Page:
20 October 2011 – 28 October 2011
I made it out of the airport in Santiago as the sun was rising through a thick haze. The haze covered any chance of seeing the mountains and I soon realized it was the famous Santiago smog, even worse than LA. I took the bus from the airport to Pajaritos, where I got on another bus to Quintero, having no desire to stay in a big city. I can sum up the first eight days of the trip in rather a short fashion, as I primarily relaxed by the beach, read books, drank wine and slowly came to the realization that I was actually in South America. This section of the Chilean coastline is remarkably similar to California, where I was raised. Eucalyptus line the dirt road that leads from Playa Ritoque to the town of Quintero, and beyond them are fields blooming with California poppies. Horses and cows linger underneath the sun and a cool breeze blows in from the ocean. Along the seaside, iceplant hang precariously from steep slopes that plunge into the ocean. I am reluctant to mention the hostel I stayed at, reserving at first a bed for two nights, and gradually extending my stay to eight. My hesitancy is much like that of finding a great hiking trail, the fear that it will be found out. Unfortunately I also developed a strong liking for my hostess and so want to see her succeed. So here it is, the best thing to do after a long flight, bus ride, or really before or after any possible activity, is to book a stay with Angie at Ritoque Raices. The hostel sits outside of the town of Quintero at the end of a dirt road and is right smack on the beach. It consists of three houses, each with a kitchen and common area. The house highest on the property has a dorm room with sliding glass doors to a patio that looks out over the ocean. I would lie comfortably in my bed at night staring through the glass at the stars, incredible. There are fire pits, hammocks, the smell of the ocean and the sound of birds. You need to get food from town before you come in as the restaurant next door is only open on weekends…unless they are persuaded otherwise. The best part of the hostel however are Angie and Morris, who make a point of creating a communal atmosphere that is incredibly welcoming to their guests. Breakfast is included in the stay, and it will remain available until you drag your lazy butt out of bed. Many of the days a large group would pile in to Angies van to go to the town or a different part of the coast. They offer surf lessons, yoga classes, sea kayaking and horseback riding if simply relaxing on the beach and taking nice walks are not enough for you. In the evenings I was there, it was common to have a bunch of people cooking and everyone sharing meals around the fire. Many days the Pan Man (insert Bat Man theme song here) would come by with fresh made bread and treats that he prepares in his stone oven…yummmmmmmy! Rainbow and Paltita, the hostel dogs, are great for cuddling and taking walks with, and truly, this was one of the hardest places to leave. I had to force myself to continue exploring Chile.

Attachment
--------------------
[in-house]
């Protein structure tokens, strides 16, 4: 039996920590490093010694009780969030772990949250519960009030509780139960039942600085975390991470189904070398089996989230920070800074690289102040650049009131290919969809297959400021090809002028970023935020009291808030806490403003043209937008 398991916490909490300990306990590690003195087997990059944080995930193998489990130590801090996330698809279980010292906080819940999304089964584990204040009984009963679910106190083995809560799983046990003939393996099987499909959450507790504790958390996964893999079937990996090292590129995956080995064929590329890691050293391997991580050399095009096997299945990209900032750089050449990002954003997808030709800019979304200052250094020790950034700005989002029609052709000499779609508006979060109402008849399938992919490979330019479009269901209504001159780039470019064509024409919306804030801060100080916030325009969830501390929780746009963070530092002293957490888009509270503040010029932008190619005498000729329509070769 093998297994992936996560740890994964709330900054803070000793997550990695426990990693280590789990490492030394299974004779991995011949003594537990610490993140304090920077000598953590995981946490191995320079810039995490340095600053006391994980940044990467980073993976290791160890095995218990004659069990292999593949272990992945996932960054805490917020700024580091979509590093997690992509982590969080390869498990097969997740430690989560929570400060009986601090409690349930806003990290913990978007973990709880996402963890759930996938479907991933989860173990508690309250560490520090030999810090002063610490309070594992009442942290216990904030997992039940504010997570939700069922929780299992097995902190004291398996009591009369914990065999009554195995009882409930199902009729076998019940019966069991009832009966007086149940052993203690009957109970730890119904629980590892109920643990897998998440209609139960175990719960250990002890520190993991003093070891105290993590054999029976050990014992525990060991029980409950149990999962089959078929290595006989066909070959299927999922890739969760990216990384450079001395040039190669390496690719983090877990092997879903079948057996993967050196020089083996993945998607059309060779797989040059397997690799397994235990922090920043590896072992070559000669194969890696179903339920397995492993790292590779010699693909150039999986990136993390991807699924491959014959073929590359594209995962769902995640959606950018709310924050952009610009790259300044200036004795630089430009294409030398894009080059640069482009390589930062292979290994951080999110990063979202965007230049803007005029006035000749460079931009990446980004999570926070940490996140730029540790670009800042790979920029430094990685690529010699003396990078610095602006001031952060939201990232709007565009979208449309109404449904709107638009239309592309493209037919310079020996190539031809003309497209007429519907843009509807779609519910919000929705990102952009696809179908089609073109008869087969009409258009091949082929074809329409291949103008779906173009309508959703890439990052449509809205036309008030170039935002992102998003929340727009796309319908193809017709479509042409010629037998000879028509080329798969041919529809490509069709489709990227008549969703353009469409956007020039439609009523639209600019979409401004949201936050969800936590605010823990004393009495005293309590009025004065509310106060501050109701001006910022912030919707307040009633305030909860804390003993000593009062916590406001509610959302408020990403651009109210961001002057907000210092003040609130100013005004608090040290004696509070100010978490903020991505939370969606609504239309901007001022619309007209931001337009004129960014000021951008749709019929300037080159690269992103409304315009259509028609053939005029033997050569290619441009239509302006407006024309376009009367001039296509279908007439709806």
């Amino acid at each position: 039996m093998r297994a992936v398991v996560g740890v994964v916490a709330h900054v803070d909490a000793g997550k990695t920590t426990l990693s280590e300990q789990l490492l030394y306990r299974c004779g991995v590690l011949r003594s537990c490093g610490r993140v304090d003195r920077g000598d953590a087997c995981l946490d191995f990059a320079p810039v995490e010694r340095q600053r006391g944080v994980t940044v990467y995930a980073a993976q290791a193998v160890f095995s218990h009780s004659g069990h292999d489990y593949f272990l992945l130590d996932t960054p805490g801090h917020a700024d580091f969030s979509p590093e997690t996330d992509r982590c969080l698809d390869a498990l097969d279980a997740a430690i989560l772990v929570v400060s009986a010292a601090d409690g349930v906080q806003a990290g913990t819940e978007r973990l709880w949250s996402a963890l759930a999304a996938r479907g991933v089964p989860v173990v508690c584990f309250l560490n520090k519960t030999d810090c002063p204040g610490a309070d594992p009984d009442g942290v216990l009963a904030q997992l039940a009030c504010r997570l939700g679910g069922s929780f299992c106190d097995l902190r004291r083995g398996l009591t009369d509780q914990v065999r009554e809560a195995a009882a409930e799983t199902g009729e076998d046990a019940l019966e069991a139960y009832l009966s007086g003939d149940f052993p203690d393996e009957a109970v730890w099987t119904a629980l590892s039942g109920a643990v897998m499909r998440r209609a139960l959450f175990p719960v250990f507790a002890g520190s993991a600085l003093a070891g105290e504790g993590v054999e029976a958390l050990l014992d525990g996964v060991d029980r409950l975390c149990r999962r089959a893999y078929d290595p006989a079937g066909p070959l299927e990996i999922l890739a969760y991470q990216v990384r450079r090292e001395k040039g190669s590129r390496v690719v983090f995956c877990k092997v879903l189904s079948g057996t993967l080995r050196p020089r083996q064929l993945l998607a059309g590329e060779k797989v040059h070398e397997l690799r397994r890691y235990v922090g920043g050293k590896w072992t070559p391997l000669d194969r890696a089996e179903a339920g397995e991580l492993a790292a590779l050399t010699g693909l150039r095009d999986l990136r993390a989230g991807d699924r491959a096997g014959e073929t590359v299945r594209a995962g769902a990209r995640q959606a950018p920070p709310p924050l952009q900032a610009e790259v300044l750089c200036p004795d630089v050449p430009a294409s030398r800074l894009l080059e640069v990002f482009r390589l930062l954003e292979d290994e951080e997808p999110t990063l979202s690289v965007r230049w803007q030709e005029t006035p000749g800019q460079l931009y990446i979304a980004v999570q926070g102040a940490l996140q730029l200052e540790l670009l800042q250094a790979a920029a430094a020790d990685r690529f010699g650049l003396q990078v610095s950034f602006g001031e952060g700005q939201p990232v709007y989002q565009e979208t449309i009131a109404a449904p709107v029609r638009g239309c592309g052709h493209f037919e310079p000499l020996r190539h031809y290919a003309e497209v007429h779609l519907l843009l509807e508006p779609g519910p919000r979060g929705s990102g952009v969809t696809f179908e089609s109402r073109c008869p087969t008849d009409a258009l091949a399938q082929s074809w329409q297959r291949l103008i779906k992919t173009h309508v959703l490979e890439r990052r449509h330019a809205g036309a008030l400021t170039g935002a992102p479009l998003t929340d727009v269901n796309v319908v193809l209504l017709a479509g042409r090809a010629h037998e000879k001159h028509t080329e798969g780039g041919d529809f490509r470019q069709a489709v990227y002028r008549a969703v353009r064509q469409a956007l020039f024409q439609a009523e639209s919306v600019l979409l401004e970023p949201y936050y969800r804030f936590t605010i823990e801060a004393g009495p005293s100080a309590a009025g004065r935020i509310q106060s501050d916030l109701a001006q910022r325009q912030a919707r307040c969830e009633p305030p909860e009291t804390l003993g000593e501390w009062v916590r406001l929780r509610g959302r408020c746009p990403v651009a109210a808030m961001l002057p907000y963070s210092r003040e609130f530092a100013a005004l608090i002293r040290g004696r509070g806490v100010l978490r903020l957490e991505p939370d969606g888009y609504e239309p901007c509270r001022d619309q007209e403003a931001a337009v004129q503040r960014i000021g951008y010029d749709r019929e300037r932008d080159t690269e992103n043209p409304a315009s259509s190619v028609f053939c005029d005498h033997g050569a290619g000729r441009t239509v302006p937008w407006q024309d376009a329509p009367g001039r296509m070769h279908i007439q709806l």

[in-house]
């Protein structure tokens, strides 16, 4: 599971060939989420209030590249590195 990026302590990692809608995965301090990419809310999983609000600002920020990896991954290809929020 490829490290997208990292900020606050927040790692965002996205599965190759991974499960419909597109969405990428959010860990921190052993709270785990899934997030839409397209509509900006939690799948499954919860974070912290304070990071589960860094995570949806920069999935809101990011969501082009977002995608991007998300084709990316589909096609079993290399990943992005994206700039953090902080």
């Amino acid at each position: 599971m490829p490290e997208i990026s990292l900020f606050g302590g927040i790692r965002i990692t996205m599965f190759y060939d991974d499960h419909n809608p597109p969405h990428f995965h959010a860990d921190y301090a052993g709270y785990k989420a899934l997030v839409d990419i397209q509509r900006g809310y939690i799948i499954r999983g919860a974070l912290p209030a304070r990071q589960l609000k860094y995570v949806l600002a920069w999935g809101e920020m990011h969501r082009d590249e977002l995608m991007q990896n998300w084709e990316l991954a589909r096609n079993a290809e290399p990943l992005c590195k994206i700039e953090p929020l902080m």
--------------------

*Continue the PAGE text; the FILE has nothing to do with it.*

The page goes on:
You can check them out here: http://www.ritoqueraices.com
Here are some pictures of Quintero and Ritoque: